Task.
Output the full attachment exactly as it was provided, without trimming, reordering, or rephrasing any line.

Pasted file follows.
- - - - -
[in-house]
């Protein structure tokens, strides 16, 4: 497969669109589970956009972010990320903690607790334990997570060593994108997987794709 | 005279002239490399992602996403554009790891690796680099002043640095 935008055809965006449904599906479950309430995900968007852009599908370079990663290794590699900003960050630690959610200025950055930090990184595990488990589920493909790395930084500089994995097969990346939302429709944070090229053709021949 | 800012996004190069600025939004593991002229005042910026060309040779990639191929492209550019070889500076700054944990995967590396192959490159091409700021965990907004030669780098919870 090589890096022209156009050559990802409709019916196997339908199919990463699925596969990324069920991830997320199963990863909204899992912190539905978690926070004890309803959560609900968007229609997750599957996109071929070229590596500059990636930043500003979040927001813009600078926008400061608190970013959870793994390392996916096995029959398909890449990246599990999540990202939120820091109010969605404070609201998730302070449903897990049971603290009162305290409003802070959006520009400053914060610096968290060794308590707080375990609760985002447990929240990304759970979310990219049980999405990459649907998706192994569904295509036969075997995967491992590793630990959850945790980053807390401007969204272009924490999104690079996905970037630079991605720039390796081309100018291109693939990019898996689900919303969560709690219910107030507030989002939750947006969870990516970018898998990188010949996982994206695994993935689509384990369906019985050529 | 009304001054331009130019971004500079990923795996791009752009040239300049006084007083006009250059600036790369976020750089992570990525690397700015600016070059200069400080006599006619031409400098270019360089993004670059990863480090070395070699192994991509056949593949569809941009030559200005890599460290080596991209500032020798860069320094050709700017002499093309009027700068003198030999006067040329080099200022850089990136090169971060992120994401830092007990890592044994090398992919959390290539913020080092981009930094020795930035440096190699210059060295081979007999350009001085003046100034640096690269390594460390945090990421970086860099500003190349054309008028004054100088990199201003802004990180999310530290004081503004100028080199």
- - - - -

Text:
[in-house]
């Protein structure tokens, strides 16, 4: 497969669109589970956009972010990320903690607790334990997570060593994108997987794709 | 005279002239490399992602996403554009790891690796680099002043640095 935008055809965006449904599906479950309430995900968007852009599908370079990663290794590699900003960050630690959610200025950055930090990184595990488990589920493909790395930084500089994995097969990346939302429709944070090229053709021949 | 800012996004190069600025939004593991002229005042910026060309040779990639191929492209550019070889500076700054944990995967590396192959490159091409700021965990907004030669780098919870 090589890096022209156009050559990802409709019916196997339908199919990463699925596969990324069920991830997320199963990863909204899992912190539905978690926070004890309803959560609900968007229609997750599957996109071929070229590596500059990636930043500003979040927001813009600078926008400061608190970013959870793994390392996916096995029959398909890449990246599990999540990202939120820091109010969605404070609201998730302070449903897990049971603290009162305290409003802070959006520009400053914060610096968290060794308590707080375990609760985002447990929240990304759970979310990219049980999405990459649907998706192994569904295509036969075997995967491992590793630990959850945790980053807390401007969204272009924490999104690079996905970037630079991605720039390796081309100018291109693939990019898996689900919303969560709690219910107030507030989002939750947006969870990516970018898998990188010949996982994206695994993935689509384990369906019985050529 | 009304001054331009130019971004500079990923795996791009752009040239300049006084007083006009250059600036790369976020750089992570990525690397700015600016070059200069400080006599006619031409400098270019360089993004670059990863480090070395070699192994991509056949593949569809941009030559200005890599460290080596991209500032020798860069320094050709700017002499093309009027700068003198030999006067040329080099200022850089990136090169971060992120994401830092007990890592044994090398992919959390290539913020080092981009930094020795930035440096190699210059060295081979007999350009001085003046100034640096690269390594460390945090990421970086860099500003190349054309008028004054100088990199201003802004990180999310530290004081503004100028080199």